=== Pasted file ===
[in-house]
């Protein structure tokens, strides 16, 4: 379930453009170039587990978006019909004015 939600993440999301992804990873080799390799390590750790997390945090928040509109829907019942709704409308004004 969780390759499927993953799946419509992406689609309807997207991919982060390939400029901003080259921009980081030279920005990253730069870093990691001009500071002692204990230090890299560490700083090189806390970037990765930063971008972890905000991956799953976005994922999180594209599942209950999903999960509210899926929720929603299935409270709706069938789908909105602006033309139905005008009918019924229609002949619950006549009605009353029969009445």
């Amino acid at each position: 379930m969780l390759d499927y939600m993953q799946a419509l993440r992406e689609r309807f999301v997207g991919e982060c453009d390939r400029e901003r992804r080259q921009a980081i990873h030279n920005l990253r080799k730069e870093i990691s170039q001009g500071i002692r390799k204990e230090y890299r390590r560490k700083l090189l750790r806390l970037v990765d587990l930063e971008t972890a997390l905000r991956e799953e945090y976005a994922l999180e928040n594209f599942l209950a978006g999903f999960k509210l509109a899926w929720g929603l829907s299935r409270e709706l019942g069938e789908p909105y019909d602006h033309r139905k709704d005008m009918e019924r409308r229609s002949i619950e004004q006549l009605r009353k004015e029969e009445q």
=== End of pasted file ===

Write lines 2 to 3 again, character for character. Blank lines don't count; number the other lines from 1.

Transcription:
């Protein structure tokens, strides 16, 4: 379930453009170039587990978006019909004015 939600993440999301992804990873080799390799390590750790997390945090928040509109829907019942709704409308004004 969780390759499927993953799946419509992406689609309807997207991919982060390939400029901003080259921009980081030279920005990253730069870093990691001009500071002692204990230090890299560490700083090189806390970037990765930063971008972890905000991956799953976005994922999180594209599942209950999903999960509210899926929720929603299935409270709706069938789908909105602006033309139905005008009918019924229609002949619950006549009605009353029969009445």
């Amino acid at each position: 379930m969780l390759d499927y939600m993953q799946a419509l993440r992406e689609r309807f999301v997207g991919e982060c453009d390939r400029e901003r992804r080259q921009a980081i990873h030279n920005l990253r080799k730069e870093i990691s170039q001009g500071i002692r390799k204990e230090y890299r390590r560490k700083l090189l750790r806390l970037v990765d587990l930063e971008t972890a997390l905000r991956e799953e945090y976005a994922l999180e928040n594209f599942l209950a978006g999903f999960k509210l509109a899926w929720g929603l829907s299935r409270e709706l019942g069938e789908p909105y019909d602006h033309r139905k709704d005008m009918e019924r409308r229609s002949i619950e004004q006549l009605r009353k004015e029969e009445q």